Wearable technologies: how to protect their electronics…

Author : Jade Bridges | Technical Manager | Electrolube

01 December 2020

Protecting wearable electronics_AR headset_580x280
Protecting wearable electronics_AR headset_580x280

Wearable technology arguably began with the watch, enabling individuals to tell the time – initially in the 16th century via necklace-worn devices, and later in the 20th century as the wristwatch. The first digital watch, the Pulsar in 1972, is often considered the first consumer electronic wearable to achieve global success. Fast forward to the 21st Century & we now see electronic technology integrated into virtually every part of daily life.

The full version of this article was originally featured in the December 2020 issue of EPDT magazine [read the digital issue]. Sign up to receive your own copy each month.

In 2000, the first Bluetooth headset was sold, and 2004 saw the launch of the Go Pro action camera. 2013 heralded the development of Google Glass, the first voice-operated optical head-mounted display, with hands-free internet access, augmented reality (AR) and the ability to capture images. Amazon’s Echo Loop, its first Alexa-enabled smart ring, launched in 2019. As Jade Bridges, Technical Manager at electro-chemical solutions expert, Electrolube tells us, the number of connected wearable devices is expected to reach over 1.1 billion worldwide by 2022, accelerated by the shift from 4G to 5G. Design engineers have successfully extended and enriched the functionality of clothing and other devices, harnessing the electronic functions used in everyday life and incorporating them into devices and accessories that can comfortably be worn on the body – but how can they protect such devices from the elements?...

Health and activity tracking has been one of the areas to really benefit from wearable technology, with numerous devices capable of monitoring an individual’s movement, heart-rate and performance, alongside environmental conditions and potential health risks. The wearable technology market has been steadily growing over the past few years through the huge popularity of fitness trackers and ‘the quantified self’: monitoring diet, exercise, sleep and movement. Some devices even detect sedentary behaviour – long associated with health concerns – and prompt the wearer to move periodically. Prompts to improve posture have also been effective in studies illustrating positive changes of behaviour.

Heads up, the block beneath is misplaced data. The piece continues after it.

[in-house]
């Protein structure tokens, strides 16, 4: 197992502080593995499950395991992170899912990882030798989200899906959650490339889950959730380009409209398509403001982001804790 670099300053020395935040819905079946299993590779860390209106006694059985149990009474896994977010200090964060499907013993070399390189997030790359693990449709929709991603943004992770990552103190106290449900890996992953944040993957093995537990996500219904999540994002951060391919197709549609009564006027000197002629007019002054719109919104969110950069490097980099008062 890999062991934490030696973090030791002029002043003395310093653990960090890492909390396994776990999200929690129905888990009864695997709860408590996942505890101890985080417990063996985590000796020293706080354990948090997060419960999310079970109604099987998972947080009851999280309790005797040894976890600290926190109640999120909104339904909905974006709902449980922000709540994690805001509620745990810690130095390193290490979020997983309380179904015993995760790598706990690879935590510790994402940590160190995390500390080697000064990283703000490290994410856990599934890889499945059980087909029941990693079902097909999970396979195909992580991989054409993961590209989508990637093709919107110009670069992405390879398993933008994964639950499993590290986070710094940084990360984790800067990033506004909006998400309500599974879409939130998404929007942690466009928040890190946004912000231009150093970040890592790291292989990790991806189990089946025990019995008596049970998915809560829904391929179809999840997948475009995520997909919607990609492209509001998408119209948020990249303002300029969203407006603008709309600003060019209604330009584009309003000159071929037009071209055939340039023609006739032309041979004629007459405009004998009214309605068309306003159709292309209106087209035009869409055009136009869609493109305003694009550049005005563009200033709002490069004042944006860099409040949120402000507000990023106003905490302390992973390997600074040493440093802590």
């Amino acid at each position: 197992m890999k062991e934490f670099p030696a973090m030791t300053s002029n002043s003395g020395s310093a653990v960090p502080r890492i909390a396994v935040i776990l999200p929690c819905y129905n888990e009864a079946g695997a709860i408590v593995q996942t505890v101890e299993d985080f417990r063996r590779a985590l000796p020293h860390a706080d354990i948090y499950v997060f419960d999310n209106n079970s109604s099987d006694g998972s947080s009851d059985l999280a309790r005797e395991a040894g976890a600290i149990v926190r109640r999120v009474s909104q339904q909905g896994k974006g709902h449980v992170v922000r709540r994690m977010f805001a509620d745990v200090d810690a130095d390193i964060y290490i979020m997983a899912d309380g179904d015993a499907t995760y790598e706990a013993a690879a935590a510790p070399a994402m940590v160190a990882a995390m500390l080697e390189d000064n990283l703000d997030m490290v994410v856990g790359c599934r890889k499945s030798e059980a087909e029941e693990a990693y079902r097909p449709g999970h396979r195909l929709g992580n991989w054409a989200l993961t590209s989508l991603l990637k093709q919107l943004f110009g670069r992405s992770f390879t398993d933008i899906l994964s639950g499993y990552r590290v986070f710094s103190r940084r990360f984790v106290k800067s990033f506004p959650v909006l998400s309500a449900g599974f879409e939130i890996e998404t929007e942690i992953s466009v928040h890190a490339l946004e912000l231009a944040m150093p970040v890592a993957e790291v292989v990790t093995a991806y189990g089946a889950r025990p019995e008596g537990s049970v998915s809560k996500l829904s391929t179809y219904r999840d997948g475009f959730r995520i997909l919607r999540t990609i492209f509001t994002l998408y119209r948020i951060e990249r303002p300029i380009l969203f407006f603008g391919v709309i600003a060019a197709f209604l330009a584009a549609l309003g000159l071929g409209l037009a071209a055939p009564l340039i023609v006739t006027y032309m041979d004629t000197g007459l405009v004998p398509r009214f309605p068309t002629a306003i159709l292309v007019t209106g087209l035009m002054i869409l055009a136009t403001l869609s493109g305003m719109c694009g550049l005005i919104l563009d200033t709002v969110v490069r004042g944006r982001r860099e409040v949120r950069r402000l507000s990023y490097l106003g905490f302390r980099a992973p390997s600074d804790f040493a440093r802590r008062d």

The future will likely see many further collaborations between clothing manufacturers and technology companies, incorporating smart sensors with 5G technology and enabling closer connections between humans and the IoT. According to a 2019 study by market & consumer data company, Statista, the most popular areas of the world for wearable technology were China, USA, India, UK and Germany, with the largest market share of 36.4% among the 25-36 age group.

Read the full article in EPDT's December 2020 issue...


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